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HomeWorldMichael Phelps says US athletes losing faith in Wada before Paris Olympics

Michael Phelps says US athletes losing faith in Wada before Paris Olympics

American Olympic athletes have lost confidence in the World Anti-Doping Agency to rid their sport of cheaters before next month’s Summer Games in Paris, two former gold medalists told a House of Representatives subcommittee on Tuesday evening.

The testimony from Michael Phelps and Allison Schmitt followed revelations this spring that 23 Chinese swimmers tested positive for a banned heart drug before the 2021 Tokyo Olympics but were allowed to compete by Wada. Five of those swimmers won medals, including three gold.

Phelps is the most decorated swimmer in history and a 23-time Olympic gold medalist. Schmitt, a four-time gold medalist, was part of the U.S. 800-meter freestyle relay team that finished second behind China at the Tokyo Games. Both the Chinese and American teams broke the previous world record in the relay.

“We raced hard. We trained hard. We followed every protocol. We accepted our defeat with grace,” Schmitt said. “Many of us will be haunted by this podium finish, which may have been influenced by doping.”

Eleven of the Chinese swimmers who tested positive before Tokyo will compete again in Paris.

Phelps nodded in agreement several times as members of Congress criticized Wada, saying Americans should be able to watch the Olympics without wondering whether the competition was rigged.

“As athletes, we can no longer blindly rely on the World Anti-Doping Agency, an organization that continues to prove itself unable or unwilling to consistently enforce its policies around the world,” Phelps said.

Phelps expressed frustration that nothing had changed since he testified before the same subcommittee seven years ago about Wada’s handling of Russian state-sponsored doping.

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“Sitting here once again, it is clear to me that all attempts at reform at Wada have fallen short, and that there are still deep-seated, systemic problems that prove detrimental to the integrity of international sport and the rights of athletes on fair competition, time and safety. It’s that time again,” Phelps said. “Honestly, if we let this slide any further, the Olympics might not even happen.”

The world doping regulator accepted Chinese anti-doping officials’ conclusion that the 23 athletes had ingested the banned substance through contaminated food at a hotel. Independent anti-doping experts have questioned this finding, with US Anti-Doping Agency CEO Travis Tygart calling it “outrageous.”

“The banned drug, which is only available in pill form, somehow ended up in the kitchen of a hotel where the swimmers were staying,” said Cathy McMorris Rodgers, a Washington representative, adding that Wada “on one somehow concluded that this explanation was plausible. ”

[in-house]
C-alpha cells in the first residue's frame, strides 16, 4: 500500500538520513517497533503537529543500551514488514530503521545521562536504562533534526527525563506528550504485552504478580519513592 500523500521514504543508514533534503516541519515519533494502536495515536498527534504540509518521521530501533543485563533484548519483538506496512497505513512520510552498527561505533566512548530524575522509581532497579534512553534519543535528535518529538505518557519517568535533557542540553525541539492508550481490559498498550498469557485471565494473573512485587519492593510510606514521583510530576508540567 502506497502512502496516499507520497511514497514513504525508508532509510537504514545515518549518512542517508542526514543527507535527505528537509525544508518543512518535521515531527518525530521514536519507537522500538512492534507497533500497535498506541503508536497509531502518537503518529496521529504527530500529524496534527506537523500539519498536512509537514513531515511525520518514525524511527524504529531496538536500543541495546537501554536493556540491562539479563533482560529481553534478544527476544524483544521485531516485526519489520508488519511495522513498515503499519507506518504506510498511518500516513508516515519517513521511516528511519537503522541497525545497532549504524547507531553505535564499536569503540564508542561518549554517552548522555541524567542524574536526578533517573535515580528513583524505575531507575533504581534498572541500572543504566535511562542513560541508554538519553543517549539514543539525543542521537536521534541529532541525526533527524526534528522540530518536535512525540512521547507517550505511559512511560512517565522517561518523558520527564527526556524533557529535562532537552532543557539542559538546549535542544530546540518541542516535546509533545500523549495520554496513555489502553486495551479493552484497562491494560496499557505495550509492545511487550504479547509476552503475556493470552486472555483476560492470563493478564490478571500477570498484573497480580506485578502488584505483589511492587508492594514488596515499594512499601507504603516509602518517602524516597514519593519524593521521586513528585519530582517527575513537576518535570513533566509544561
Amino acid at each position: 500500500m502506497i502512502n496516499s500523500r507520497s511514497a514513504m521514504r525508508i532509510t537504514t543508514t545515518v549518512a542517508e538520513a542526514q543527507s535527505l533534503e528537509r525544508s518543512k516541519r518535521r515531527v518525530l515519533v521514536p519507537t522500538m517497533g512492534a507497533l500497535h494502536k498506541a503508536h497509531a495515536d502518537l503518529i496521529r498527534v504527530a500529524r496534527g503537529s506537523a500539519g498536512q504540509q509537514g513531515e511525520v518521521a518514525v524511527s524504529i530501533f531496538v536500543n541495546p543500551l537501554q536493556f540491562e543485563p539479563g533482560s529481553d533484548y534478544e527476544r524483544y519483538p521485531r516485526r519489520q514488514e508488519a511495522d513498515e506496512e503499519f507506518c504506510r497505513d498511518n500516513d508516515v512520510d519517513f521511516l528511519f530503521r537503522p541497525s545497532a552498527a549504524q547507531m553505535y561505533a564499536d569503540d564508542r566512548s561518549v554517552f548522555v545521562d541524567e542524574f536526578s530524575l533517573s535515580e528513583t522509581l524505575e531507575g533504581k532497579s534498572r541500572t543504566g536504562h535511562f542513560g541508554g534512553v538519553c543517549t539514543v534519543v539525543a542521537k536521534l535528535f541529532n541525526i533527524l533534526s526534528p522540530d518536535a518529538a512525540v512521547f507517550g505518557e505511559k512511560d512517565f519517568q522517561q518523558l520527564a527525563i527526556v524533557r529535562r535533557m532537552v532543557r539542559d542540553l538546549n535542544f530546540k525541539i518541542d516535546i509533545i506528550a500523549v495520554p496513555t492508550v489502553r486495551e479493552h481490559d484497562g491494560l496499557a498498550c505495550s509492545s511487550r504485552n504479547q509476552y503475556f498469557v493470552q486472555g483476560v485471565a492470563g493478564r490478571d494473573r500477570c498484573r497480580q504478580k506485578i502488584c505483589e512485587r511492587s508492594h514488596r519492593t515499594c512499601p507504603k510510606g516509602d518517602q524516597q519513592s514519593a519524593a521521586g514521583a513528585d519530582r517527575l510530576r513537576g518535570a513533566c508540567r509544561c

Wada said Covid-19 pandemic restrictions in China prevented an “on-site investigation” of the positive tests and concluded this could not refute the Chinese authorities’ statement.

Wada President Witold Bańka was invited to testify on Tuesday, but declined.

“Unfortunately, there continues to be a narrative from some in the US that suggests Wada somehow acted inappropriately or showed bias against China, despite there being no evidence to support that theory,” Banka said in a statement . “Wada understands the tense relationship that exists between the governments of China and the US and has no mandate to be part of it. It is not appropriate for anti-doping to be politicized in this way.”

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In response to criticism, Wada appointed an independent investigator, Swiss prosecutor Eric Cottier, to review China’s handling of the case. Cottier was appointed on April 25 and was expected to announce his findings within two months. His appointment also angered critics, who said his appointment indicated a conflict of interest.

The U.S. contributes more money to Wada than any other country, including nearly $3.7 million this year. China has given Wada $1.8 million more than it requires since 2018, Tygart noted in his testimony.

Tygart called on the U.S. to make future funding for Wada conditional on reforms at the agency, an idea that Republican and Democratic lawmakers said they support.

“I think the threat of that, if the funding isn’t actually suspended for a period of time, will go a long way toward getting the truth out,” Tygart said. “We need to ensure that our money goes to a good cause, but at the moment that is absolutely not the case.”



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